George Monbiot in the Guardian castigates the integrity of the BBC and its programme, "Top Gear".
"Top Gear has a political agenda. It's a mouthpiece for an extreme form of libertarianism and individualism. It derides attempts to protect the environment, and promotes the kind of driving that threatens other people's peace and other people's lives. It often creates the impression that the rules and restraints which seek to protect us from each other are there to be broken...So how does it get away with it? It's simple. It makes the BBC a fortune."
Television everywhere since its invention and spread has been an instrument of ruling class propaganda and subtle conditioning. TV's influence has been huge. As it has expanded as a medium it has helped magnify the inanities of a decadent society. Flick the TV on... is it soap, a documentary, the news, an ad...who knows?
Television is the passive entertainment par excellence - the second-handedness of almost everything. Despite those reality TV shows, the viewer is as wholly non-participant as is possible to be. That is only the least part of it, however. The awful mimicry has to be seen to be believed: unending imitations of imitations, until imitation is an end in itself. The acceptance of stereotypes for practically everything. What matters much more is the man wearing other people's looks, copying other people's tricks, living by other people's judgements, and thinking other people's thoughts. TV encourages us to perpetually look youthful – and makes us feel inadequate if we don’t. Television over the years has become the most noticeable expression (and exponent) of the dumbing-down of society. Short, half-hour programmes that are trivial and humourous are much favoured by advertisers.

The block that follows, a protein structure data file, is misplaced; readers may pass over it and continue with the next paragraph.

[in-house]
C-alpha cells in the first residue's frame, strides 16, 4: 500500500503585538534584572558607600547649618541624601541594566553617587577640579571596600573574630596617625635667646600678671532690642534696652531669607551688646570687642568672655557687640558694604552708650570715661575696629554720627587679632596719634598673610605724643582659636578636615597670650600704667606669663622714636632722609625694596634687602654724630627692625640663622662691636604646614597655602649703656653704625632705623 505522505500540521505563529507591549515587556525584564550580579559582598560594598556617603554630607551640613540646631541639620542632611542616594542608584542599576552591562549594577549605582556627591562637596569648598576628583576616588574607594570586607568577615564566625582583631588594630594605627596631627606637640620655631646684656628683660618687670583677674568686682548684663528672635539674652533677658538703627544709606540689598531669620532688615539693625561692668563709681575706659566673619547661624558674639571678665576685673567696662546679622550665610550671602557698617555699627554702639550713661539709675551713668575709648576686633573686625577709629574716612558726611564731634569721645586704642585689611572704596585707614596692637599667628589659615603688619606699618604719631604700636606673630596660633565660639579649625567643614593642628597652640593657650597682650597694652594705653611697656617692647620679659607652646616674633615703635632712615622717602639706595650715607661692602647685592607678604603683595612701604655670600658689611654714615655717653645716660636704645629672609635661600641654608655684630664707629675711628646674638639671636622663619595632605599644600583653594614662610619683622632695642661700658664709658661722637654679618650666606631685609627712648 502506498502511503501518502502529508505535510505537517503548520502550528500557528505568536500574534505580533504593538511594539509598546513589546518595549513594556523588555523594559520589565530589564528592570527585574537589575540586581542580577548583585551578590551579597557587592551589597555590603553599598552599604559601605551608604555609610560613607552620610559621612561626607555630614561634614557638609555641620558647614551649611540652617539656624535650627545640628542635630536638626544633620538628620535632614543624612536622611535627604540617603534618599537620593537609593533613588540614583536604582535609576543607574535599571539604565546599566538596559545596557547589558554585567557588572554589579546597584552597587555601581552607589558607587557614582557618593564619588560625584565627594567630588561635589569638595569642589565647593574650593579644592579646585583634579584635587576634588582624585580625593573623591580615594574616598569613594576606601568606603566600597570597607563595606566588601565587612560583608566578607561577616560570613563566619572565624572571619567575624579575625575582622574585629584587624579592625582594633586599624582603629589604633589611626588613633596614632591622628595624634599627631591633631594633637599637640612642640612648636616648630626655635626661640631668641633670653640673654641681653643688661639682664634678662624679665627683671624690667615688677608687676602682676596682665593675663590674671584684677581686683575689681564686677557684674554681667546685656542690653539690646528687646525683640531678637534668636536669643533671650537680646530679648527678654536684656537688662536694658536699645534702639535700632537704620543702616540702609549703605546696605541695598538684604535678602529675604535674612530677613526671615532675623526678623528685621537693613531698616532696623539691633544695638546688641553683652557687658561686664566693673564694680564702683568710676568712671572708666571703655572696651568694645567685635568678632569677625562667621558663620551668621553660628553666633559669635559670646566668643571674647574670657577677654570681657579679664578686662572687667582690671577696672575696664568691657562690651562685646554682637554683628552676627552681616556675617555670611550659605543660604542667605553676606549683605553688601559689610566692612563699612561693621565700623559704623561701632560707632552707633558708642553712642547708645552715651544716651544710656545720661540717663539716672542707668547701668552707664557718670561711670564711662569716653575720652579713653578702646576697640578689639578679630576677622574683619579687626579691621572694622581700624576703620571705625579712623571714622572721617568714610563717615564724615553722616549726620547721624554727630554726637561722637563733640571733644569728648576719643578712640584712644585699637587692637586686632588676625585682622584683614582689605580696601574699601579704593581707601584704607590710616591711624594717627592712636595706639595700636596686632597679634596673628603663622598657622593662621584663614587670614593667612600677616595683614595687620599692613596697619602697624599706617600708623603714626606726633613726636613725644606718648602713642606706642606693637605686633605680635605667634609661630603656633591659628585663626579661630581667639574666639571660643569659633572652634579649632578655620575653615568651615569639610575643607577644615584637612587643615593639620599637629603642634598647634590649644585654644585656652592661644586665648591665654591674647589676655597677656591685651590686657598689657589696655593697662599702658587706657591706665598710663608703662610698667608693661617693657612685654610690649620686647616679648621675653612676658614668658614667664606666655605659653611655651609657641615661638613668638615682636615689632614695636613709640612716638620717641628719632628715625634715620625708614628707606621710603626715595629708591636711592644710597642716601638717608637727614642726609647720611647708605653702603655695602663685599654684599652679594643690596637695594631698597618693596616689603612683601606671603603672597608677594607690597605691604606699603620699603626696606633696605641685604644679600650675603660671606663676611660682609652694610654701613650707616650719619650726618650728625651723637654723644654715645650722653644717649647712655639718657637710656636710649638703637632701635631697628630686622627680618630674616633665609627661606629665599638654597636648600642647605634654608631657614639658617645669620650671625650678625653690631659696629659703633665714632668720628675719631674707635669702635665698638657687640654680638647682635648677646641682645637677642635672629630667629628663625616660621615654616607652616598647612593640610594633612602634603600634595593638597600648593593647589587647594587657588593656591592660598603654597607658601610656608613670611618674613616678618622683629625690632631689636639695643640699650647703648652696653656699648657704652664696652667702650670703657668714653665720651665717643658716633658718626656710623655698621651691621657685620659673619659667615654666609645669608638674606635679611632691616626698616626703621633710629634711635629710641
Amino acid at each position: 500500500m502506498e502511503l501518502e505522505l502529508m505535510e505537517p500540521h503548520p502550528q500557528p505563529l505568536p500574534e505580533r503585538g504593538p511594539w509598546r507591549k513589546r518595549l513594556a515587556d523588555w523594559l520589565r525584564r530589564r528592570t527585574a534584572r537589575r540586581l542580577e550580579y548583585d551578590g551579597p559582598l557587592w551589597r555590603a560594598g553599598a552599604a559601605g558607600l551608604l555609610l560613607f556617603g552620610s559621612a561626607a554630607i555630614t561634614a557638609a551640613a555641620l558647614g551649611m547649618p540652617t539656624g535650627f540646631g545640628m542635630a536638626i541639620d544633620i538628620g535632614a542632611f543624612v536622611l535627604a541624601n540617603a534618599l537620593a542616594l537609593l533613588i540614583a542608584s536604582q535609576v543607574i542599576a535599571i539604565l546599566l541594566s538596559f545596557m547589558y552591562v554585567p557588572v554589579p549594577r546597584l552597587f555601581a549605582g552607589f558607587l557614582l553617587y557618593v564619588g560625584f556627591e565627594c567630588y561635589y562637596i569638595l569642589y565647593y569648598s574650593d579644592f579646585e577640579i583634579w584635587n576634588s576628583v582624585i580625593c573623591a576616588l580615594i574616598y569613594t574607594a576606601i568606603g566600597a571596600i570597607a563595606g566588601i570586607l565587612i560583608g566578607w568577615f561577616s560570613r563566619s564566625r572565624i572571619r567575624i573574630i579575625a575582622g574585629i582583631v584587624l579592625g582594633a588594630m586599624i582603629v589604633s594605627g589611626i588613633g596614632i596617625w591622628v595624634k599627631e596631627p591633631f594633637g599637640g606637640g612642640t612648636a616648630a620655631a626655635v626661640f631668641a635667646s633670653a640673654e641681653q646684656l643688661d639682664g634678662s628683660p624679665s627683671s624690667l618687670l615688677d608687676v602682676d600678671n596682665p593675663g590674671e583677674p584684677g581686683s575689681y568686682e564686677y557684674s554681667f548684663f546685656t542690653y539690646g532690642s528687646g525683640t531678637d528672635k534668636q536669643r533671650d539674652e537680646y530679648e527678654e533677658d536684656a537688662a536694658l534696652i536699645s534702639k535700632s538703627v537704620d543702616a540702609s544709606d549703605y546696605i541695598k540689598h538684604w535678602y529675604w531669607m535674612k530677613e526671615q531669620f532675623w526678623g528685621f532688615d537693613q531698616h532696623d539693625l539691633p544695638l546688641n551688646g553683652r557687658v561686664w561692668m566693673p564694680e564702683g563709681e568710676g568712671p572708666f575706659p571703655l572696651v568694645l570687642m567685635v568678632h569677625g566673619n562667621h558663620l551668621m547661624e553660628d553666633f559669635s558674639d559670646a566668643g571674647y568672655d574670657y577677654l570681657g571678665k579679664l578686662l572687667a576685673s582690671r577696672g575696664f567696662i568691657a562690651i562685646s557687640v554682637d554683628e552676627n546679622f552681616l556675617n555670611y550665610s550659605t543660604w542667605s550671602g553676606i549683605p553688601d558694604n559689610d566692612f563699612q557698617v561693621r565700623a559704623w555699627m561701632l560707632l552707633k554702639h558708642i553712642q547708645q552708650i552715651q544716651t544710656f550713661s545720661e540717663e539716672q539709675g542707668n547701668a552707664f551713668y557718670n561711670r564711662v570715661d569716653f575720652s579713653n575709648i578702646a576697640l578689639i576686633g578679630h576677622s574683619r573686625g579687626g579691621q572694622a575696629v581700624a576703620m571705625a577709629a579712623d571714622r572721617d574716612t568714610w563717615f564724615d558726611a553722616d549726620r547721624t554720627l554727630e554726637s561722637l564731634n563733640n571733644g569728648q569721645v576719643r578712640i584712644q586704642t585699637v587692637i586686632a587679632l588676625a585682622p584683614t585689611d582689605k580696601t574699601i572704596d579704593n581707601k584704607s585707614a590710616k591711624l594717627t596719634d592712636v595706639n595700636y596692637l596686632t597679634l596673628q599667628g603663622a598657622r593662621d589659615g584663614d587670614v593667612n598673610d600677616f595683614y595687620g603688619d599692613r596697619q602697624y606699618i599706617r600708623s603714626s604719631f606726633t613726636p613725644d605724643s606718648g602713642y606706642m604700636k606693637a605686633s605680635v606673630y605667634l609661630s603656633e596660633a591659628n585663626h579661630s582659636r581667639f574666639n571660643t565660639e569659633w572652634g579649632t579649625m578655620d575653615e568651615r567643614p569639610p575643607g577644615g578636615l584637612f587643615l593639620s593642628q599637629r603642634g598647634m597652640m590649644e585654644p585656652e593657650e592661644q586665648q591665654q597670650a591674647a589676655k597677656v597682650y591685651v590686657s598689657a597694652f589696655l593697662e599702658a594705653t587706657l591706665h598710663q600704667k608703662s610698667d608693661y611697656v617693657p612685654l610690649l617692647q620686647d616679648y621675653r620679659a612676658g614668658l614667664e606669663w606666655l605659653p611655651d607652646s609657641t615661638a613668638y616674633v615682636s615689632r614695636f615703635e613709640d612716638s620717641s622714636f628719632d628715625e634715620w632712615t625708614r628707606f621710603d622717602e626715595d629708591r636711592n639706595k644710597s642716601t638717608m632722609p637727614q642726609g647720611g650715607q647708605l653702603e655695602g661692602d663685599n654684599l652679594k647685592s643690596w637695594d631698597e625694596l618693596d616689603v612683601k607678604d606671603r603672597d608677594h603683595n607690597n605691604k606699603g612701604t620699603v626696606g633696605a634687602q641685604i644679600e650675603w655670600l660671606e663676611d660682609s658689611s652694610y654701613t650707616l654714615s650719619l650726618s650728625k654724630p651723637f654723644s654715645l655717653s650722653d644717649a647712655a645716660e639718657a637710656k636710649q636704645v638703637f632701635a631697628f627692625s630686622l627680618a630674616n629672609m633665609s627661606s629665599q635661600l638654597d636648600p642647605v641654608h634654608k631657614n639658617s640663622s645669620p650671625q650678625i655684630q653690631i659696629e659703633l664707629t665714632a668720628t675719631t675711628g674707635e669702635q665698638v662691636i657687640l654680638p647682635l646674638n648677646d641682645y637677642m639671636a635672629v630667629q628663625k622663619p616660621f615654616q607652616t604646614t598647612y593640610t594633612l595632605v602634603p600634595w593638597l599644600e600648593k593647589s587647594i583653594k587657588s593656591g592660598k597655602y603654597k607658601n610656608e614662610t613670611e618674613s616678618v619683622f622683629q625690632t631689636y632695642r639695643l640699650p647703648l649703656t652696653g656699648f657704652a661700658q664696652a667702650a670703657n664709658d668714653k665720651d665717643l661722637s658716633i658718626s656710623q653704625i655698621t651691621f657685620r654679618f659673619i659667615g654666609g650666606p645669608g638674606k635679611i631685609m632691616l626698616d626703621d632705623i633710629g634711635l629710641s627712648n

If we spend too much time viewing, then our expectations, morals and fears are more likely to be influenced by what we see on-screen than what we experience in real life. For example, television has conditioned us to be frightened of dark city streets because this is the setting for so much televised violence. News present bellicose, belligerent and biased war reporting (every channel, every year).
The good thing they say about modern TV is that there is more choice. Or at least there appears to be more choice. The problem is there is nothing to choose between them— they are all essentially the same. The appearance of more choice is just that—an appearance, or even an apparition.
Lambasting television is easy. Television, whatever they say about it, is part of modern social life. Obviously that does not justify its banality. It is quite true that most television programmes are stupid, noisy, mediocre and pointless. But why single out television? Bad as television may be, it has only followed every other form of mass entertainment.